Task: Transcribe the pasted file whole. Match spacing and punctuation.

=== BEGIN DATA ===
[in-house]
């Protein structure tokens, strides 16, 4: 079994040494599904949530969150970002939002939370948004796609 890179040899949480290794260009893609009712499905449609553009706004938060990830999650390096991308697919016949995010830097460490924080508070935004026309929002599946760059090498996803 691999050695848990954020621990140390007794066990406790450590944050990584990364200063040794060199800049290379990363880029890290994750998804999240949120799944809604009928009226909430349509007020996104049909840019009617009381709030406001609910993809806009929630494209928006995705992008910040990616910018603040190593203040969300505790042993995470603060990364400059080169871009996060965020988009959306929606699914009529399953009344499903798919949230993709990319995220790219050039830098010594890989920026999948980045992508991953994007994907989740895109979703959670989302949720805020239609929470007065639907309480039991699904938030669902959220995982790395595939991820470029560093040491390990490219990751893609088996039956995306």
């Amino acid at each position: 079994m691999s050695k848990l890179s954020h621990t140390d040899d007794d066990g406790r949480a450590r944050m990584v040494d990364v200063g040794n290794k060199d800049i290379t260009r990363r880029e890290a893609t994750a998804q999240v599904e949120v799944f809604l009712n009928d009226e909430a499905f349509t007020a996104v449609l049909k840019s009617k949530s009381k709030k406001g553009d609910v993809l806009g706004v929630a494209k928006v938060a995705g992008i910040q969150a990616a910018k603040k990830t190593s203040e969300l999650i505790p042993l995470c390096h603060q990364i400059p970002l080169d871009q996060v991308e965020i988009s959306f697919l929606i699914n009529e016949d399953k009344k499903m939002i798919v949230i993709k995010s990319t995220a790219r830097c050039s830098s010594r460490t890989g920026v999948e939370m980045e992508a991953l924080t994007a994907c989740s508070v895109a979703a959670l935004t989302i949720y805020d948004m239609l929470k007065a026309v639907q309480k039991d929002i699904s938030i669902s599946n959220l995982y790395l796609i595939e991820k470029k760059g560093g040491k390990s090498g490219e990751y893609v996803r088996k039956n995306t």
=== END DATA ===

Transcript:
[in-house]
């Protein structure tokens, strides 16, 4: 079994040494599904949530969150970002939002939370948004796609 890179040899949480290794260009893609009712499905449609553009706004938060990830999650390096991308697919016949995010830097460490924080508070935004026309929002599946760059090498996803 691999050695848990954020621990140390007794066990406790450590944050990584990364200063040794060199800049290379990363880029890290994750998804999240949120799944809604009928009226909430349509007020996104049909840019009617009381709030406001609910993809806009929630494209928006995705992008910040990616910018603040190593203040969300505790042993995470603060990364400059080169871009996060965020988009959306929606699914009529399953009344499903798919949230993709990319995220790219050039830098010594890989920026999948980045992508991953994007994907989740895109979703959670989302949720805020239609929470007065639907309480039991699904938030669902959220995982790395595939991820470029560093040491390990490219990751893609088996039956995306």
């Amino acid at each position: 079994m691999s050695k848990l890179s954020h621990t140390d040899d007794d066990g406790r949480a450590r944050m990584v040494d990364v200063g040794n290794k060199d800049i290379t260009r990363r880029e890290a893609t994750a998804q999240v599904e949120v799944f809604l009712n009928d009226e909430a499905f349509t007020a996104v449609l049909k840019s009617k949530s009381k709030k406001g553009d609910v993809l806009g706004v929630a494209k928006v938060a995705g992008i910040q969150a990616a910018k603040k990830t190593s203040e969300l999650i505790p042993l995470c390096h603060q990364i400059p970002l080169d871009q996060v991308e965020i988009s959306f697919l929606i699914n009529e016949d399953k009344k499903m939002i798919v949230i993709k995010s990319t995220a790219r830097c050039s830098s010594r460490t890989g920026v999948e939370m980045e992508a991953l924080t994007a994907c989740s508070v895109a979703a959670l935004t989302i949720y805020d948004m239609l929470k007065a026309v639907q309480k039991d929002i699904s938030i669902s599946n959220l995982y790395l796609i595939e991820k470029k760059g560093g040491k390990s090498g490219e990751y893609v996803r088996k039956n995306t």